As we in the South like to say, “You reap what you sow.” This indeed is Wisdom’s sobering message. She will mock those who had scoffed at her. Those who hated knowledge will “have their fill of their own devices” (v. 31). Those who are simple and had refused to fear the Lord, who had turned away from him instead of turning to him as Wisdom had entreated, will be “killed by their turning away” (32). G. K. Beale’s thesis in his book on idolatry is applicable to our discussion of God’s judgment on unrepentant folly: “What people revere, they resemble, either for ruin or restoration” (We Become What We Worship: A Biblical Theology of Idolatry, 16 and throughout, italics removed). Those who had revered themselves rather than God will be ruined precisely for their self-reverence, for their unrepentant folly of rebelling against and ultimately rejecting God.

But as Beale noted in connection with idolatry, there is the hope of restoration for those who revere God rather than themselves. “Whoever listens to me will dwell secure and will be at ease, without dread of disaster,” Wisdom promises (v. 33). Reading this verse in light of the New Testament, we understand that “dwelling secure” is eternal in its extent. Jesus’ letters to the seven churches in Revelation are apt. I will use the first and last to prove my point:

“Remember therefore from where you have fallen; repent, and do the works you did at first. If not, I will come to you and remove your lampstand from its place, unless you repent. … He who has an ear, let him hear what the Spirit says to the churches. To the one who conquers I will grant to eat of the tree of life, which is in the paradise of God.” (Rev. 2:5, 7)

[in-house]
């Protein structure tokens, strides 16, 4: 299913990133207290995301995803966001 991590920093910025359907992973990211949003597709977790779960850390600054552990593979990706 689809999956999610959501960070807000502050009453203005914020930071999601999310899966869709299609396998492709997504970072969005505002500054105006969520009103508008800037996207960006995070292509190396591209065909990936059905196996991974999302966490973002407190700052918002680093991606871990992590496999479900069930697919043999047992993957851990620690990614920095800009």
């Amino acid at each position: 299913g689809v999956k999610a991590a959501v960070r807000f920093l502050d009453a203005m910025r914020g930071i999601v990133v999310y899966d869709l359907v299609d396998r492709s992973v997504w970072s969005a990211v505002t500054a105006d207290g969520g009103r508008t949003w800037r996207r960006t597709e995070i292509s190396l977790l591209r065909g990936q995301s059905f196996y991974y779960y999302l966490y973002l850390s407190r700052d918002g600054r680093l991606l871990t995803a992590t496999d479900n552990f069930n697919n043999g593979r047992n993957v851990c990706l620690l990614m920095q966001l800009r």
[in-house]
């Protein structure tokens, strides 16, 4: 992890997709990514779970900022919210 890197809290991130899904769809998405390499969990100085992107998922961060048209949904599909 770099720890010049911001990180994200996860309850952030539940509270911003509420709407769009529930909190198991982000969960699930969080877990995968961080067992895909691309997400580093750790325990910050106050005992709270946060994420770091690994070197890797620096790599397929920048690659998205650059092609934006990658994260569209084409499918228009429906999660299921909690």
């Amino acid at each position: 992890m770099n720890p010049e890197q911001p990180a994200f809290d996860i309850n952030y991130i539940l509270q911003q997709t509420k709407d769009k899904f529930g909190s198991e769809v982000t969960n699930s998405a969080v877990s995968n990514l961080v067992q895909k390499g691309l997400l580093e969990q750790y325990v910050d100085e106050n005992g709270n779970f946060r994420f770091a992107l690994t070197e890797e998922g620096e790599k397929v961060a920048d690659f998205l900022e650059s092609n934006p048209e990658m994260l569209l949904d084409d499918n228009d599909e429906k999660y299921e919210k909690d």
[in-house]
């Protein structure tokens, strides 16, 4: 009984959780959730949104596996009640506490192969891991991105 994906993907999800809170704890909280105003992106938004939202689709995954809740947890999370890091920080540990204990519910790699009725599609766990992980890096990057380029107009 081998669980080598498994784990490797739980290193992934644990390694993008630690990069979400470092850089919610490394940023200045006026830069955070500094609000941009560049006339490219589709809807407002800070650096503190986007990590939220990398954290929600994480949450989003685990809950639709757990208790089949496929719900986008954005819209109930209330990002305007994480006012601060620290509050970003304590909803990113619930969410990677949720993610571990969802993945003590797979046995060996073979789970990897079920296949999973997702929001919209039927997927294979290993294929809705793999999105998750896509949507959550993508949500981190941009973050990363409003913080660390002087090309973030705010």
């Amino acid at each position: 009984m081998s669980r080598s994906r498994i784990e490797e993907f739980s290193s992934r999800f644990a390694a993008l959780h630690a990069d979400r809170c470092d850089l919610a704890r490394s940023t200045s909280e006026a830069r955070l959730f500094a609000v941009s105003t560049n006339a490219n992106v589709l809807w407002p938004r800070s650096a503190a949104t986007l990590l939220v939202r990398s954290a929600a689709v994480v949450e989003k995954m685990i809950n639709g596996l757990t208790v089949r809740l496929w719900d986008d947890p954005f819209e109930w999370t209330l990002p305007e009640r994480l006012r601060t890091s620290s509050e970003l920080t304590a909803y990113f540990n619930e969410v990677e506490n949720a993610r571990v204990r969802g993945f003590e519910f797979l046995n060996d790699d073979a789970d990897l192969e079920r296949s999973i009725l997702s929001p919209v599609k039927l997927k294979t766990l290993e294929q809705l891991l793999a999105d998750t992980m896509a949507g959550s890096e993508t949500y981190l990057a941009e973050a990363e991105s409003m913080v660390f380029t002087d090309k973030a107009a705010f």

“Those whom I love, I reprove and discipline, so be zealous and repent. … The one who conquers, I will grant him to sit with me on my throne, as I also conquered and sat down with my Father on his throne. He who has an ear, let him hear what the Spirit says to the churches.” (Rev. 3:19, 21-22)

Just as Wisdom does in Proverbs 1:20-33, Jesus in Revelation 2-3 exhorts people to “repent.” Although his words are addressing seven particular churches in Asia Minor at the end of the first century, he exhorts anyone (“he who has an ear”) to “hear what the Spirit says to the churches.” Jesus’ message, like Wisdom’s plea, presents readers with one of two options: judgment or salvation (see Beale, 252-254). Those who “repent” and “conquer” are rewarded with eternal life at his judgment (Rev. 2:7) and reign with Jesus (3:21). Those who do not “repent and do the works they did at first” are eternally cast out of Jesus’ presence at his judgment (2:5; cf. 21:8 and Matt. 7:21-23). In light of the New Testament, “dwelling secure” refers to eternal life, which Jesus in his letters to the seven churches of Revelation refers to as a result of repentance.

Just as “dwelling secure” refers to the eternal life of the repentant, “disaster” likewise refers to the eternal punishment of the unrepentant. The Greek Septuagint of Prov. 1:33 translates the Hebrew word for disaster as kakos, which appears in the New Testament in connection with eternal punishment: